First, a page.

Cancer patients with HIV do not receive curative or palliative care in the same way as their HIV-negative peers, according to a study published in JCO Oncology Practice.
The study showed that patients with stage I-III cancer were less likely to receive curative treatment if they had HIV, and patients with stage IV cancer were less likely to receive palliative care if they had HIV.
Recent National Comprehensive Cancer Network guidelines have recommended that cancer patients with HIV be offered the same therapy as cancer patients without HIV.
To assess treatment difference between these groups, researchers analyzed data from the US National Cancer Database.
The study included more than 19 million people, ages 18 to 90 years, who were diagnosed with 11 common cancers — prostate, breast, upper gastrointestinal tract, anal, colorectal, lung, cervical, and head and neck cancers, as well as Kaposi sarcoma, Hodgkin lymphoma, and diffuse large B-cell lymphoma.
In this cohort, there were 52,306 HIV-positive cases and 19,115,520 HIV-negative cases.
Overall, patients with HIV were more likely than those without HIV to receive palliative care (adjusted odds ratio [aOR], 1.25; 95% CI, 1.20-1.30).
Among patients with stage I-III cancer, those with HIV were more likely to receive palliative care (aOR, 1.96; 95% CI, 1.80-2.13) but less likely to receive curative cancer treatment (aOR, 0.51; 95% CI, 0.49-0.53).
Among patients with stage IV cancer, those with HIV were less likely to receive palliative care than those without HIV (aOR, 0.70; 95% CI, 0.66-0.74).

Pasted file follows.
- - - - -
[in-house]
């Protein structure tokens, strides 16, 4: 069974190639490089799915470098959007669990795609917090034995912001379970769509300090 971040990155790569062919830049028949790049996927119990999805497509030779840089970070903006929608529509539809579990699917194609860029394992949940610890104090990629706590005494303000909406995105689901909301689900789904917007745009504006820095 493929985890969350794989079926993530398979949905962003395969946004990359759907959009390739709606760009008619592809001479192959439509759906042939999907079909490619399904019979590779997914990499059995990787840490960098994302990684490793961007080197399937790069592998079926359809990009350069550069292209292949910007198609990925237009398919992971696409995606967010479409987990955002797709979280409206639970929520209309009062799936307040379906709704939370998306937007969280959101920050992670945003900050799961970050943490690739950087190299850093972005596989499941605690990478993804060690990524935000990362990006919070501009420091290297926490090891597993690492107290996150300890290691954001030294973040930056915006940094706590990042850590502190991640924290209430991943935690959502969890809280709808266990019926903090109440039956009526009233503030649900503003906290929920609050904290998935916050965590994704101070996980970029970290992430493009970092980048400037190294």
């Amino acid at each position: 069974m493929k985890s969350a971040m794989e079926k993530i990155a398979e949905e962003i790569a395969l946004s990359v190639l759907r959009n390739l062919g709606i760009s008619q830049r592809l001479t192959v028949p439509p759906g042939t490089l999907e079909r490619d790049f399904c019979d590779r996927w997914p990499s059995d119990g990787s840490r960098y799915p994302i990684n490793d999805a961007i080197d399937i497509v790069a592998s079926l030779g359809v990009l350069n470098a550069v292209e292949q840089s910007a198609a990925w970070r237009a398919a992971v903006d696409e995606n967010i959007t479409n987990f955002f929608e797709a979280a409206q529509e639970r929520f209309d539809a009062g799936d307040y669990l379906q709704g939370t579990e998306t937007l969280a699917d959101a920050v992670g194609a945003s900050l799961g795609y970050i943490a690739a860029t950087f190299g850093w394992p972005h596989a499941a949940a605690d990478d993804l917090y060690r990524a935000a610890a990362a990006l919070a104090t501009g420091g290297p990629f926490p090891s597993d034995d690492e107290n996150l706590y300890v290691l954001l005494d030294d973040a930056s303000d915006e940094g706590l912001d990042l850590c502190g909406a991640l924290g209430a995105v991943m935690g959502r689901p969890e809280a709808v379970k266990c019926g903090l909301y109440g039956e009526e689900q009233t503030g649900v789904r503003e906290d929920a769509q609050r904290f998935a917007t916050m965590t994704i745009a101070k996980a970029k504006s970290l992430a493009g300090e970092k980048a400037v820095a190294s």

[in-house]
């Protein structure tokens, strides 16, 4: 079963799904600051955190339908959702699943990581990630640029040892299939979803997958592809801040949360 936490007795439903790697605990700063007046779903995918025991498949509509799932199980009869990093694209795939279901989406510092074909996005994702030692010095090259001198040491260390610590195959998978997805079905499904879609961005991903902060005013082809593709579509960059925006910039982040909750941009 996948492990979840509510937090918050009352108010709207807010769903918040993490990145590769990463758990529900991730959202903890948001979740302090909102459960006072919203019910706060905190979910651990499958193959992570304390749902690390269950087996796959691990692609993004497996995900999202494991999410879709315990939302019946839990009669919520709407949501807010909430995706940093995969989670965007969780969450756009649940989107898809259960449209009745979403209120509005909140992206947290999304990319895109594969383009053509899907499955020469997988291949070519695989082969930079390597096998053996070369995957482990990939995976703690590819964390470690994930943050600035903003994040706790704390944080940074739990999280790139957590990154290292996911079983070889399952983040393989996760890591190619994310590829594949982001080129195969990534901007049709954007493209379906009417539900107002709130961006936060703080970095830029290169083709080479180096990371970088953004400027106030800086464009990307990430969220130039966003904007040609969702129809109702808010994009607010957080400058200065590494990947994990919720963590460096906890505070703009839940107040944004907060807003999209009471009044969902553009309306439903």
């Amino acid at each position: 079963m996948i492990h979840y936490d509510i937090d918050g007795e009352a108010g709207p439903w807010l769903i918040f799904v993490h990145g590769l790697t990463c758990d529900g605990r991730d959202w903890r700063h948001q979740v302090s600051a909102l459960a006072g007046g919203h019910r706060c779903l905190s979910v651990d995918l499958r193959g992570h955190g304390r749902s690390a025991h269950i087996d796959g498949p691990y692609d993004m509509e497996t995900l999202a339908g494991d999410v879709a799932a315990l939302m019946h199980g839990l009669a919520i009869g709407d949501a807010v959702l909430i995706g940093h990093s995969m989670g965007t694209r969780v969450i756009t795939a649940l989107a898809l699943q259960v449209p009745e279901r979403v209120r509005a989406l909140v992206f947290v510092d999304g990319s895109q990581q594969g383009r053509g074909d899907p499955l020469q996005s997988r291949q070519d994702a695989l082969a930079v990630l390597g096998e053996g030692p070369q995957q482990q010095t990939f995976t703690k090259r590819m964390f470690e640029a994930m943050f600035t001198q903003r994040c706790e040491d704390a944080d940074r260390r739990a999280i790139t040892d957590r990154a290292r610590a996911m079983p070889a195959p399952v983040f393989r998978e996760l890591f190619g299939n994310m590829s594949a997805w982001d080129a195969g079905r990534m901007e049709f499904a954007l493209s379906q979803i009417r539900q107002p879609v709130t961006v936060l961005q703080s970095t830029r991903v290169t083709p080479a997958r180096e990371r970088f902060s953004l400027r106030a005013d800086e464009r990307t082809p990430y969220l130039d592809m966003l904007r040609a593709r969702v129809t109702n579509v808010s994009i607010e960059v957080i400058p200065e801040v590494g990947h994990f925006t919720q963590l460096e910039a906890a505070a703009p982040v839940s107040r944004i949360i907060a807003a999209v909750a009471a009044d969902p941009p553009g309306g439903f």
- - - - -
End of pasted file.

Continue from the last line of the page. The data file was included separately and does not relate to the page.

When the researchers looked at data by cancer site, they found that HIV-positive patients with stage IV lung cancer had 20% lower odds of receiving palliative care than their HIV-negative counterparts (aOR, 0.80; 95% CI, 0.73-0.87).
Among patients with stage IV colorectal cancer, those with HIV had 28% lower odds of receiving palliative care (aOR, 0.72; 95% CI, 0.54-0.95).
“The present study demonstrates an opportunity to improve equitable delivery of high-quality cancer care to HIV-positive cancer patients,” the researchers wrote. “Withholding cancer treatment, both curative and palliative, can lead to loss of quantity and quality of life, leading to downstream impacts on the social and economic livelihood of HIV-positive patients and their families. HIV status should not guide cancer treatment guidelines, and PLWH [people living with HIV] should have equal access to guideline-adherent, high-quality cancer care.”
Islam JY, Nogueira L, Suneja G, Coghil A, Akinyemiju T. Palliative care use among people living with HIV and cancer: An analysis of the National Cancer Database (2004-2018). JCO Oncology Practice. Published online July 22, 2022. doi:10.1200/OP.22.00181